The great thing about Social Security is that it pays you a monthly benefit for life. And so the higher that benefit is, the more income you can look forward to.
There are different steps you can take to boost your Social Security benefit. Delaying your filing until age 70, for example, will allow you to claim a higher benefit, as will boosting your earnings throughout your career.
But as helpful as a higher Social Security benefit may be, in reality, you shouldn’t rely on that particular income source to sustain you in retirement. For one thing, Social Security is facing some financial challenges that could result in universal benefit cuts. And so even if you take steps to raise your benefit, you might still end up with less income from program down the line.
A better bet? Work on building yourself a solid nest egg. Chances are, it will do a lot more good than a higher Social Security check.
Secure your own future
The average senior on Social Security today collects $1,657 a month. All told, that’s about $20,000 a year. If you’re in line for a comparable benefit, you might manage to raise it to around $2,000 a month by delaying your filing until the age of 70, leaving yourself with more like $24,000 a year from Social Security.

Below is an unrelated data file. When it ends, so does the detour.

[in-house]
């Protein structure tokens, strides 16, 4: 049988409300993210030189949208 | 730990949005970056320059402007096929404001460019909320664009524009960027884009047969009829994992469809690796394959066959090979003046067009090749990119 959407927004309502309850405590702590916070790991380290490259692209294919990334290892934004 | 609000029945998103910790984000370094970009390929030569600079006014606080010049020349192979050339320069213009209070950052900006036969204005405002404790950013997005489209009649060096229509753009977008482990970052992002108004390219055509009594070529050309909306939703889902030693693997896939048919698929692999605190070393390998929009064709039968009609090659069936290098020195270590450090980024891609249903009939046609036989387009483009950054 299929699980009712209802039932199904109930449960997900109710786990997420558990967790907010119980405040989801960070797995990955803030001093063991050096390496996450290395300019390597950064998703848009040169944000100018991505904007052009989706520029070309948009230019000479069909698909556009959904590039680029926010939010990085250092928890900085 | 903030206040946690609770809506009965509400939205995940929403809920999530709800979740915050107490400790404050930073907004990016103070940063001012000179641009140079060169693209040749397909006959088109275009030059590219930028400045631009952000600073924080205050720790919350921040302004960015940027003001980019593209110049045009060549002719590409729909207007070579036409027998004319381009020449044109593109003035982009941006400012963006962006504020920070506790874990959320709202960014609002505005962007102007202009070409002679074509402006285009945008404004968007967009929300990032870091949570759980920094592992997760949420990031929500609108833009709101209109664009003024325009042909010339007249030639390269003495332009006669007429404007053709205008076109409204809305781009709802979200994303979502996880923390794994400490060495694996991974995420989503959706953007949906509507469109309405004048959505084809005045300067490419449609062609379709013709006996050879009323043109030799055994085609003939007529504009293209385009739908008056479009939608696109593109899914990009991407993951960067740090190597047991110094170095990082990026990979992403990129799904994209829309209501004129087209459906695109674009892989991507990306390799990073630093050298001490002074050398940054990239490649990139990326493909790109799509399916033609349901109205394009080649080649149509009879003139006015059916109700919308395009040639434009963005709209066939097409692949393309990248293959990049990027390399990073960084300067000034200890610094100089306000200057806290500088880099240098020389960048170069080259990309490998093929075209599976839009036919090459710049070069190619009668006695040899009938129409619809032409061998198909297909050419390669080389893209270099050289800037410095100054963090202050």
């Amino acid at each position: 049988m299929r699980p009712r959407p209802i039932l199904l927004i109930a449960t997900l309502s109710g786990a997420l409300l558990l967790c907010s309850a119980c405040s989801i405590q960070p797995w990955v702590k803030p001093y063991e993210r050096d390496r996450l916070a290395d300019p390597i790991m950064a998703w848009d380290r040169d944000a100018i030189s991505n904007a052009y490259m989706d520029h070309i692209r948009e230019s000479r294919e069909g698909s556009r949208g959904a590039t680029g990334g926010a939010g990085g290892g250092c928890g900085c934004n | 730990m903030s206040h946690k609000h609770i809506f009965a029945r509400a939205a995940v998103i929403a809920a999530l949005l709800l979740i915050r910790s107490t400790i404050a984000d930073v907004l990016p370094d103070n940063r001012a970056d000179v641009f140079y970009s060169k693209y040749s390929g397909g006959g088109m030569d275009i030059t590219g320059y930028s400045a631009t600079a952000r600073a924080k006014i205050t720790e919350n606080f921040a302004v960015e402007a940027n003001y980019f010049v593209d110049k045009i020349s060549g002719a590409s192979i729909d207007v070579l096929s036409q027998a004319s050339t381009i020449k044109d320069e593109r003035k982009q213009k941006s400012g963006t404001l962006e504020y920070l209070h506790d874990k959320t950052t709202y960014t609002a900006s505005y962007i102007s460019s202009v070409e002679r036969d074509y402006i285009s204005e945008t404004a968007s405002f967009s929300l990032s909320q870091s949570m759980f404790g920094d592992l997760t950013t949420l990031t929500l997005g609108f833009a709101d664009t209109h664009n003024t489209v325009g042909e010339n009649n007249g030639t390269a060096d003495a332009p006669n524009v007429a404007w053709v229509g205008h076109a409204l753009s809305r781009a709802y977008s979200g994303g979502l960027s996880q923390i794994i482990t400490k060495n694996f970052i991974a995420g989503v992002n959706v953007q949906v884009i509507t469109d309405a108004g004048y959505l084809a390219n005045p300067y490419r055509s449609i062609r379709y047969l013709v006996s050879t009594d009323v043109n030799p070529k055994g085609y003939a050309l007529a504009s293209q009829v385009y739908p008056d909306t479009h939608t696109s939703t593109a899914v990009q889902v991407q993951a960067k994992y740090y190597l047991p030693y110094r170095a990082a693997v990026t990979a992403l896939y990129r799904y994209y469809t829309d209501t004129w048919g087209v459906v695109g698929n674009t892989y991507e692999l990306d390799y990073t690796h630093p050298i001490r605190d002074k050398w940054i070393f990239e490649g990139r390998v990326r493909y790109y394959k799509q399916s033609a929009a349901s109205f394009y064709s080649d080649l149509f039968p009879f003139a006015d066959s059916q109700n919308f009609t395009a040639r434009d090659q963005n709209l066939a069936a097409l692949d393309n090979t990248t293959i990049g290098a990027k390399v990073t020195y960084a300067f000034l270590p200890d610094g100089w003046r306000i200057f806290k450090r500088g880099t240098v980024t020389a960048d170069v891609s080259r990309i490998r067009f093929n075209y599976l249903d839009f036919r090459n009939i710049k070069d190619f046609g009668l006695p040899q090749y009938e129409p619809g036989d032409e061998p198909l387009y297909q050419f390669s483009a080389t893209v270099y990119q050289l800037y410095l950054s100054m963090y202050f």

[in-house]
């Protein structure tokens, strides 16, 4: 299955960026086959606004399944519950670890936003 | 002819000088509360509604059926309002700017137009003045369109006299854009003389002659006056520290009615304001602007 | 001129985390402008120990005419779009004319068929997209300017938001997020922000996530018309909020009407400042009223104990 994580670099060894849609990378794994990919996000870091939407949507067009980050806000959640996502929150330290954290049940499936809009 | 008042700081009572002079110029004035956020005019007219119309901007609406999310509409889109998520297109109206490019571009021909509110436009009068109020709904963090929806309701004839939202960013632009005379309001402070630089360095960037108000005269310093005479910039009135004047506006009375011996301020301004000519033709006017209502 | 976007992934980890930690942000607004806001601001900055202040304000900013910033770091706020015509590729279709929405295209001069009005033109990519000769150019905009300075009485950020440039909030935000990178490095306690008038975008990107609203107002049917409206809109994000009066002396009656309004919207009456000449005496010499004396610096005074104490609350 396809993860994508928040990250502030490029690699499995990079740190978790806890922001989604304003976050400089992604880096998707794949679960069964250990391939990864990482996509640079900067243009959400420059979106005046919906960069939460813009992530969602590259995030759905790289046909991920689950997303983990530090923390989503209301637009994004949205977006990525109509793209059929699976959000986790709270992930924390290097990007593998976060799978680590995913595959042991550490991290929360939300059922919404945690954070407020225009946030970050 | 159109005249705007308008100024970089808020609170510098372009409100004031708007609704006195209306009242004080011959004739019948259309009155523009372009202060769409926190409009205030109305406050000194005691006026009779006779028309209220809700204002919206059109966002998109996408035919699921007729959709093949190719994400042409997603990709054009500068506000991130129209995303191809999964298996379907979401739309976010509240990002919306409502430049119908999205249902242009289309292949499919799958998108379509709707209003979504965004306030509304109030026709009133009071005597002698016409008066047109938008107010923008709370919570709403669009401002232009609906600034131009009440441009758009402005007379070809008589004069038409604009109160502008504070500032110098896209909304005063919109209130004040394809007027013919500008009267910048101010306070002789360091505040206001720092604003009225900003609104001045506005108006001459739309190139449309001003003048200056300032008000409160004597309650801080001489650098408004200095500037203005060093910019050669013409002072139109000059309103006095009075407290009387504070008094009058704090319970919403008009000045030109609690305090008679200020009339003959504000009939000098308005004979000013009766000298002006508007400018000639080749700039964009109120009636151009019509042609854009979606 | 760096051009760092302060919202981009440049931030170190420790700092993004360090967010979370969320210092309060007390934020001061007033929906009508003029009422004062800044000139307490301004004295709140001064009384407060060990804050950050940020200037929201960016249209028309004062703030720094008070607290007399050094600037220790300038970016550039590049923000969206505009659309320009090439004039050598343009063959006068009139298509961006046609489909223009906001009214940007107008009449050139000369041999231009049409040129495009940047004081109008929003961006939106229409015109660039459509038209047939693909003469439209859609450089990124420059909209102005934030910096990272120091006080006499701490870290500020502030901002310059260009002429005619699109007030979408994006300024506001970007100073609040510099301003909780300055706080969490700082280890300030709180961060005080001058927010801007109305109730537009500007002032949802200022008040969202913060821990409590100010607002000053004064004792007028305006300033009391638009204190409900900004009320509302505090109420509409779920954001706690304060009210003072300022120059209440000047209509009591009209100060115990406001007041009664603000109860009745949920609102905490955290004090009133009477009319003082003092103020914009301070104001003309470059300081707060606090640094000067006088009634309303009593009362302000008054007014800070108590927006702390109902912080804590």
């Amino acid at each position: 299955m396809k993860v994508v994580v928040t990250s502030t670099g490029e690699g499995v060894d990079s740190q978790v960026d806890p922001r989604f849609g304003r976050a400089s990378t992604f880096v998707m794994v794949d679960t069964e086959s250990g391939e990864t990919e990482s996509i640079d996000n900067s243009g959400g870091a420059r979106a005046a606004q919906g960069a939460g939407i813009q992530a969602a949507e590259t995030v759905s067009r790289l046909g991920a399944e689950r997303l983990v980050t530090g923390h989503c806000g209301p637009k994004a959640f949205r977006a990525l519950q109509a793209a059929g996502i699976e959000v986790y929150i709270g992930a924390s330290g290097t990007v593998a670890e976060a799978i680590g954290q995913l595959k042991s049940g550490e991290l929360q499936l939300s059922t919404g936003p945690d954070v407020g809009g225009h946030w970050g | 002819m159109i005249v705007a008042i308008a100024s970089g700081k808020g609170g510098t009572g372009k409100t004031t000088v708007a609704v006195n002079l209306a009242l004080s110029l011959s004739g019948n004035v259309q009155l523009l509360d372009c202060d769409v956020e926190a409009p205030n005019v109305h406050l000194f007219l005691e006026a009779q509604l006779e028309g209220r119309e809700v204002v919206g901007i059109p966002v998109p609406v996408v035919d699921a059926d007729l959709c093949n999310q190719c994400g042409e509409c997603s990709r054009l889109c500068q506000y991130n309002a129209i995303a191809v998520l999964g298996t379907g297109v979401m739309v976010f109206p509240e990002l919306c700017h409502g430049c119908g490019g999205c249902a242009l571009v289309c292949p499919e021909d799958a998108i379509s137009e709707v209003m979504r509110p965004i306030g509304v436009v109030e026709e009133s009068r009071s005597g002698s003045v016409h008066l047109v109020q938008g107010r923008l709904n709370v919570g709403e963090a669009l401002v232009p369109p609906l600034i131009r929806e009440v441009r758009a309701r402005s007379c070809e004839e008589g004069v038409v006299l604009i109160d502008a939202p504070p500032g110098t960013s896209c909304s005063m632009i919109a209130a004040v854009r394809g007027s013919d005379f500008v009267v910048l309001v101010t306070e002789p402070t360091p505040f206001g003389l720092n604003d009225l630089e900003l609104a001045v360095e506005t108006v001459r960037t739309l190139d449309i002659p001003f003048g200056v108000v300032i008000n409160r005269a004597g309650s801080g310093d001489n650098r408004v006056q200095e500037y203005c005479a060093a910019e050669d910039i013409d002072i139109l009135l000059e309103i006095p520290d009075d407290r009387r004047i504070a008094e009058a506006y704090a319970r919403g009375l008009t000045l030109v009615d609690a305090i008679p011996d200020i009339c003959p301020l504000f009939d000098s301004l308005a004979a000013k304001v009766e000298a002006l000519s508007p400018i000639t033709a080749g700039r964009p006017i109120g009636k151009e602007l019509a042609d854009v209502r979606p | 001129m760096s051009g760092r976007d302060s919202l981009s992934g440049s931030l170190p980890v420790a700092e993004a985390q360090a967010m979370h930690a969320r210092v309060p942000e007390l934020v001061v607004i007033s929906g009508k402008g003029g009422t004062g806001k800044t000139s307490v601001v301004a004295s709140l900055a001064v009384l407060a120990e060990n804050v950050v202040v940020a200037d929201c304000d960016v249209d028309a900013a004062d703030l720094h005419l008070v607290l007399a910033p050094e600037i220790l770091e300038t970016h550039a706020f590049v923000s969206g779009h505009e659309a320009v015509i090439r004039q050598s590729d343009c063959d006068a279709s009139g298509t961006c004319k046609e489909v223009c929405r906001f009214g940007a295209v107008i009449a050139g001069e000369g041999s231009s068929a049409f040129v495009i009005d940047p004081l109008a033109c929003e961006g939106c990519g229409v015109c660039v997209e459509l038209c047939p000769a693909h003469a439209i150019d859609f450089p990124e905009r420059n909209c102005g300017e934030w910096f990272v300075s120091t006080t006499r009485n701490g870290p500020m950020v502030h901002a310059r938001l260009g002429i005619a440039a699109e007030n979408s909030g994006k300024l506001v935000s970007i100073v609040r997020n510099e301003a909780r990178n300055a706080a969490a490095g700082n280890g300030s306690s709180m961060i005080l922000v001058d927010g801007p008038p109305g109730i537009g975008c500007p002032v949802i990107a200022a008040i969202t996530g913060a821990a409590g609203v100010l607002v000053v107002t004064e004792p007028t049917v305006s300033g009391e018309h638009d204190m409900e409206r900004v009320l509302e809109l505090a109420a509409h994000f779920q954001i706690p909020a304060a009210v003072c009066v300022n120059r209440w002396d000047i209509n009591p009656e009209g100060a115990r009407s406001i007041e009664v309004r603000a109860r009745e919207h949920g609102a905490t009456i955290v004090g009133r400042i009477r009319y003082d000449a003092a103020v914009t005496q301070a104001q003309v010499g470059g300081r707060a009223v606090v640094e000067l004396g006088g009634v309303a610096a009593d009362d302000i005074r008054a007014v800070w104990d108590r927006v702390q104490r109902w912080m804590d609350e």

But let’s face it — that’s still not a whole lot of money. In fact, even if you’re only an average earner, you’re probably used to living on at least double that sum. And if your wages are higher than the average American’s, you might really struggle in retirement on an annual income of $24,000 a year.
A solid nest egg, however, could come to your rescue, and you don’t need to sink half of your paycheck into your savings on a monthly basis to make a big difference. If you sock away $500 a month over the next 35 years, and you invest your retirement savings heavily in stocks, you might eke out an average annual 8% return, which is a bit below the stock market’s average. The would, in turn, leave you with a little more than $1 million.
Now, if you withdraw from your savings at a rate of 3.5% a year, that’s $35,000 in annual income. (For context, financial experts have long advocated a 4% withdrawal rate, but 3.5% is a bit more conservative and, for many people, more appropriate these days.) That, combined with Social Security, could make for a healthy financial picture.
Don’t ignore your nest egg
There’s absolutely nothing wrong with taking steps to boost your Social Security benefit. But you shouldn’t fixate on that and neglect your nest egg in the process, nor should you assume that if you snag a higher benefit, it’ll make up for a lack of savings.
Putting money into an IRA or 401(k) plan consistently, and investing that money wisely, could result in a retirement that’s free of financial worries. And isn’t that something you deserve?
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